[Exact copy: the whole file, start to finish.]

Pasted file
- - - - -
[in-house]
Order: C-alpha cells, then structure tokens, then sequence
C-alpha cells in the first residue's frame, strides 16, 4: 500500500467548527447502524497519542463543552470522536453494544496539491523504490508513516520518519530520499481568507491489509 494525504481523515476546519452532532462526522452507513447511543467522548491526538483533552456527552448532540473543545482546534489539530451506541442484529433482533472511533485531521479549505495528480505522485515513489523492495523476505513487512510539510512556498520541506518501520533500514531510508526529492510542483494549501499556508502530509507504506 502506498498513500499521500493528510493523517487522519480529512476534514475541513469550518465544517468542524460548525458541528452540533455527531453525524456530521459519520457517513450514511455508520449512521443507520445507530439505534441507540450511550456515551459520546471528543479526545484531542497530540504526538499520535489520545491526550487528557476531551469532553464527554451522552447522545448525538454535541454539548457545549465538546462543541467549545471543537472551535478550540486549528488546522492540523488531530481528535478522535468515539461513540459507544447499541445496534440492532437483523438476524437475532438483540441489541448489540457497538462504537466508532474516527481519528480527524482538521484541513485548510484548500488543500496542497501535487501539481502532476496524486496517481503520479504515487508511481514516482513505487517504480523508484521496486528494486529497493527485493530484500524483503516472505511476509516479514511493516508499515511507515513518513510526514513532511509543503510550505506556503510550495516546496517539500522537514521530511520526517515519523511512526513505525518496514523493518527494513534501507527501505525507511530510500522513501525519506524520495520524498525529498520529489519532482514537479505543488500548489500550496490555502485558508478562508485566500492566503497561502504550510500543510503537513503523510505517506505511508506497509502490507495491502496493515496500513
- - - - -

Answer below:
[in-house]
Order: C-alpha cells, then structure tokens, then sequence
C-alpha cells in the first residue's frame, strides 16, 4: 500500500467548527447502524497519542463543552470522536453494544496539491523504490508513516520518519530520499481568507491489509 494525504481523515476546519452532532462526522452507513447511543467522548491526538483533552456527552448532540473543545482546534489539530451506541442484529433482533472511533485531521479549505495528480505522485515513489523492495523476505513487512510539510512556498520541506518501520533500514531510508526529492510542483494549501499556508502530509507504506 502506498498513500499521500493528510493523517487522519480529512476534514475541513469550518465544517468542524460548525458541528452540533455527531453525524456530521459519520457517513450514511455508520449512521443507520445507530439505534441507540450511550456515551459520546471528543479526545484531542497530540504526538499520535489520545491526550487528557476531551469532553464527554451522552447522545448525538454535541454539548457545549465538546462543541467549545471543537472551535478550540486549528488546522492540523488531530481528535478522535468515539461513540459507544447499541445496534440492532437483523438476524437475532438483540441489541448489540457497538462504537466508532474516527481519528480527524482538521484541513485548510484548500488543500496542497501535487501539481502532476496524486496517481503520479504515487508511481514516482513505487517504480523508484521496486528494486529497493527485493530484500524483503516472505511476509516479514511493516508499515511507515513518513510526514513532511509543503510550505506556503510550495516546496517539500522537514521530511520526517515519523511512526513505525518496514523493518527494513534501507527501505525507511530510500522513501525519506524520495520524498525529498520529489519532482514537479505543488500548489500550496490555502485558508478562508485566500492566503497561502504550510500543510503537513503523510505517506505511508506497509502490507495491502496493515496500513